100 books like Everyday Drinking

By Kingsley Amis,

Here are 100 books that Everyday Drinking fans have personally recommended if you like Everyday Drinking. Shepherd is a community of 11,000+ authors and super readers sharing their favorite books with the world.

Shepherd is reader supported. When you buy books, we may earn an affiliate commission.

Book cover of Mint Juleps with Teddy Roosevelt: The Complete History of Presidential Drinking

Michael P. Foley Author Of Drinking with the Saints: The Sinner's Guide to a Holy Happy Hour

From my list on culture and booze.

Why am I passionate about this?

One of my fondest childhood memories is the holiday parties that my parents threw. Lying in bed I could hear roars of laughter crash the silence and gently ebb as the grownups shared stories and made merry. Later in life, I came to realize how different that kind of drinking is from the frat-boy binging of college and the anxious bracers at singles’ bars. As an adult, I became a Catholic theologian, got married, and had a family of my own. My wife Alexandra and I have relished an evening cocktail together in order to unwind and catch up on each other’s day (Alexandra has homeschooled all six of our children, which is itself a compelling reason to drink daily).

Michael's book list on culture and booze

Michael P. Foley Why did Michael love this book?

Will-Weber extensively researched the drinking habits of every U.S. president from George Washington to Barack Obama to compose this outstanding volume. Mint Juleps is brimming with fascinating facts. Did you know that the Carters, who were Southern Baptists, were much heavier drinkers than the Reagans? (Ronald Reagan, who effectively imposed the twenty-one-year drinking age on all fifty states, was the son of an alcoholic and wary of alcohol abuse). I think that I enjoyed the profile of George Washington the most, who not only plotted American independence over a pint or two but distilled his own applejack brandy as well.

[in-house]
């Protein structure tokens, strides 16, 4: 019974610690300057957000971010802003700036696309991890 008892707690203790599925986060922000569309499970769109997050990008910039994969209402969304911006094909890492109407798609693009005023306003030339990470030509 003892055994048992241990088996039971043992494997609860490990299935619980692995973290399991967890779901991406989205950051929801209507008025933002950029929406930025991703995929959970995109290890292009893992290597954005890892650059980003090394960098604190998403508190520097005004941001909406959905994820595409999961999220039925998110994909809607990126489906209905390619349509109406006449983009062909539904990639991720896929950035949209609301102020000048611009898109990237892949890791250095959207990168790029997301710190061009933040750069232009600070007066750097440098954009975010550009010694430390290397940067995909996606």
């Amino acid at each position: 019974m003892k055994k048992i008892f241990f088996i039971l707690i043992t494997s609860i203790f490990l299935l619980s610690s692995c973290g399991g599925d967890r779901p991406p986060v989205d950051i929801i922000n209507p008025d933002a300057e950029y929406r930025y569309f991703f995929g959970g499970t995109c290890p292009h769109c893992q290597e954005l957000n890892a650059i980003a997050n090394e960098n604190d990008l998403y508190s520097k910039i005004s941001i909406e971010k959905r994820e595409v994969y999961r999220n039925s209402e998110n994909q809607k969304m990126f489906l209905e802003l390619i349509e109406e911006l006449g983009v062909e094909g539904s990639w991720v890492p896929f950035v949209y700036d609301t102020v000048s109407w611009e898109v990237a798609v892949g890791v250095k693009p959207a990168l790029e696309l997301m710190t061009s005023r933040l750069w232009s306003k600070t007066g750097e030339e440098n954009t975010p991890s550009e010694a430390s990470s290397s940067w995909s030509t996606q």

By Mark Will-Weber,

Why should I read it?

1 author picked Mint Juleps with Teddy Roosevelt as one of their favorite books, and they share why you should read it.

What is this book about?

Stroll through our country’s memorable moments—from George Washington at Mount Vernon to the days of Prohibition, from impeachment hearings to nuclear weapons negotiations—and discover the role that alcohol played in all of them with Mark Will-Weber’s Mint Juleps with Teddy Roosevelt: The Complete History of Presidential Drinking.

As America transformed from fledgling nation to world power, one element remained constant: alcohol. The eighteenth century saw the Father of His Country distilling whiskey in his backyard. The nineteenth century witnessed the lavish expenses on wine by the Sage of Monticello, Honest Abe’s inclination toward temperance, and the slurred speech of the…


Book cover of Tequila Mockingbird: Cocktails with a Literary Twist

Michael P. Foley Author Of Drinking with the Saints: The Sinner's Guide to a Holy Happy Hour

From my list on culture and booze.

Why am I passionate about this?

One of my fondest childhood memories is the holiday parties that my parents threw. Lying in bed I could hear roars of laughter crash the silence and gently ebb as the grownups shared stories and made merry. Later in life, I came to realize how different that kind of drinking is from the frat-boy binging of college and the anxious bracers at singles’ bars. As an adult, I became a Catholic theologian, got married, and had a family of my own. My wife Alexandra and I have relished an evening cocktail together in order to unwind and catch up on each other’s day (Alexandra has homeschooled all six of our children, which is itself a compelling reason to drink daily).